Introduction to Stockphotos

1/21/19

In a group on Facebook where we help each other out during the recent government furlough, I had posted to see if anyone has an interest in learning about selling stockphotos so they can make some extra money. There was some interest expressed and so here is introduction that I created. In this article I post my reference link that you can use to sign up for FREE to be a Shutterstock contributor. More on that later.

What stockphotos are

Stockphotos are what I would call photos of "generic" things. For example, a picture of a can of Coca Cola is not a stockphoto. A picture of a glass of soda is a stockphoto. A picture of a beach with waves is a stockphoto. A picture of a person on the beach wearing Nike shoes is not a stockphoto. A good guide is, anything with a logo or a company cannot be in a stockphoto. Other than that, a stockphoto is just a regular photo. Also, people can be in stockphotos, but if they are identifiable one needs a signed model release form which I don't cover here. In other words, a picture of people off in the distance on a beach, but you can't see their faces is probably OK as a stockphoto. Also no license plates, home addresses, barcodes, brand names, artwork, or copyrighted work. Think "generic = good".

How to start selling your stockphotos

We probably all have many, many photos sitting around on our phones and computers. It is tempting to go through them and try uploading them. I'd resist that temptation, and first focus on uploading new photos that you take. The reason is, is that stockphoto agencies (I will list some) have various requirements for the acceptable size of pictures (in megapixels), and really old photos do not meet the requirements so you may be wasting your time, even if the picture is generally good or meaningful to you. However, after you upload new photos, get accepted, and understand the process, it probably wouldn't hurt to go back and try uploading old photos, especially if you have large megapixel stockphotos sitting around.

Stockphoto agencies

There are many stockphoto agencies. The main ones are: Shutterstock, AdobeStock, ESP/iStock/Getty, Dreamstime, BigStock, and Depositphotos. There are about a dozen others of varying quality. Personally, I would recommend Shutterstock the highest.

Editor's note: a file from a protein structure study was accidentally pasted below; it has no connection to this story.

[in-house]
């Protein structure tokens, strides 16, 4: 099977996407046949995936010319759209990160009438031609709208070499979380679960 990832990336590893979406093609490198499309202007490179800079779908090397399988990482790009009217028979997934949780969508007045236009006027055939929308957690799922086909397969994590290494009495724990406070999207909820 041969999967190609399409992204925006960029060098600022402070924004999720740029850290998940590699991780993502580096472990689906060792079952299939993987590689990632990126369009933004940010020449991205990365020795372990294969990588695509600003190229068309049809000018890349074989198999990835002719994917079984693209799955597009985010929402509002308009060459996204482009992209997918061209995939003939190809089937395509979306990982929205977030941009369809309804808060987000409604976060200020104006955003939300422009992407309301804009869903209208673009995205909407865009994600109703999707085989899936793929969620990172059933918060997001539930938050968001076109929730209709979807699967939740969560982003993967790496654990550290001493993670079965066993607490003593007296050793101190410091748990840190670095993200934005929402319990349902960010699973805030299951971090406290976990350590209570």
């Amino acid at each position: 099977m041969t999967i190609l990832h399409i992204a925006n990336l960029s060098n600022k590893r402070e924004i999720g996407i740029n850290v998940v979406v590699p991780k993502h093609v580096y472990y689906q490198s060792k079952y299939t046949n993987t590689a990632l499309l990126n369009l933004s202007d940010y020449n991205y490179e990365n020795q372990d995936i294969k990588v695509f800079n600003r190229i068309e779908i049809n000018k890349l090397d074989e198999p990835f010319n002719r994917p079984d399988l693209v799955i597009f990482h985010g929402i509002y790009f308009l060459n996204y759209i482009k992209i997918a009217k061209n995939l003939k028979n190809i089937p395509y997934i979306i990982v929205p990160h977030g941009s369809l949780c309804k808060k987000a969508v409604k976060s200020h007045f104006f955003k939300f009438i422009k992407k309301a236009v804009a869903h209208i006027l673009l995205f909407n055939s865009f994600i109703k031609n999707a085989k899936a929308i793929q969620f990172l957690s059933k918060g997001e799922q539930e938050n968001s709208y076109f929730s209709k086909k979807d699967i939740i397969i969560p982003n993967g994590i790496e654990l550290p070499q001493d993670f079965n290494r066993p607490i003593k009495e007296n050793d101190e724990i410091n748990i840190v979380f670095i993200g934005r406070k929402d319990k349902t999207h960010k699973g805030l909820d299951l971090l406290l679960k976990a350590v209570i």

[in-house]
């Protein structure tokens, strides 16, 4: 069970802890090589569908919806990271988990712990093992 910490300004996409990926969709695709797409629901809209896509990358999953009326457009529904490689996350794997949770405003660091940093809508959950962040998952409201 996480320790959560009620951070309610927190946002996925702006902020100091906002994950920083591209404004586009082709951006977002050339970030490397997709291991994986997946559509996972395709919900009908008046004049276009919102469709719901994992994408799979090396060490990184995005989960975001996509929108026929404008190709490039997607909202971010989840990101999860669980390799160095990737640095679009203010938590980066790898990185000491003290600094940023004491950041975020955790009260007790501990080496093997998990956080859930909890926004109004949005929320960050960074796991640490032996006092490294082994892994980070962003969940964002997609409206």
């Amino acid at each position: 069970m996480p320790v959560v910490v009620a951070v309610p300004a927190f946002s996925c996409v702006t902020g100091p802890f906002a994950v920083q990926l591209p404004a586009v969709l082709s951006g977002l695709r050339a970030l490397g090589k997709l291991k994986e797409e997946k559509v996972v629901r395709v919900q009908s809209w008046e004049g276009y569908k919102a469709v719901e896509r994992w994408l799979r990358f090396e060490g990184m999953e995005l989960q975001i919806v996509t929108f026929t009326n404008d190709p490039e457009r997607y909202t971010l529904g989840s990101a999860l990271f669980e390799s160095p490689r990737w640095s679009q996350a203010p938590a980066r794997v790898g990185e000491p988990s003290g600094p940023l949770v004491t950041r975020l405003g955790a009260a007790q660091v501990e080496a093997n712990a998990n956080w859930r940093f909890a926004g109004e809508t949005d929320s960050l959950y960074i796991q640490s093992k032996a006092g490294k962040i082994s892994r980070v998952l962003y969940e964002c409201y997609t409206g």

How-to

To sell photos, here is a step-by-step process:

  1. Set up your contributor account at a stockphoto agency. You can of course have an account at more than one stockphoto agency and sell your photos at all of them. Again, you can sign up for FREE to be a Shutterstock contributor using my reference link but you are not obligated to. If you're not familiar with reference links, each time you make a sale I would receive a small amount, an amount which does not come out of your pocket, but theirs. Why would I do that? And wouldn't that create more competition for both of us? For the first question, it creates extra income for me. I think of this as a honorarium for my effort and time in introducing you to or educating you about stock photo sites and processes. For the second question, there are so many photo niches that it is unlikely we would be selling the same type of photos. Much like if we were both sellers on Amazon, it is unlikely we'd be selling the same type of things.

  2. Take photo, upload photo, tag photo, and submit

    You can use your browser to do the uploading and tagging and submitting at the agency's website. Also, Shutterstock, for example has a smartphone app you can use to upload and tag and submit from your phone. I'm not a big fan of using apps for this, because tagging involves typing and typically copying and pasting, both of which are more difficult to do on a phone.

    A tag is a word that describes your photo. They can be literal, or they can be what your photo evokes. For example, with the soda, literal tags could be soda, beverage, drink, liquid, sweet, etc., while other types of tags might be refreshing, sparkling, or delicious.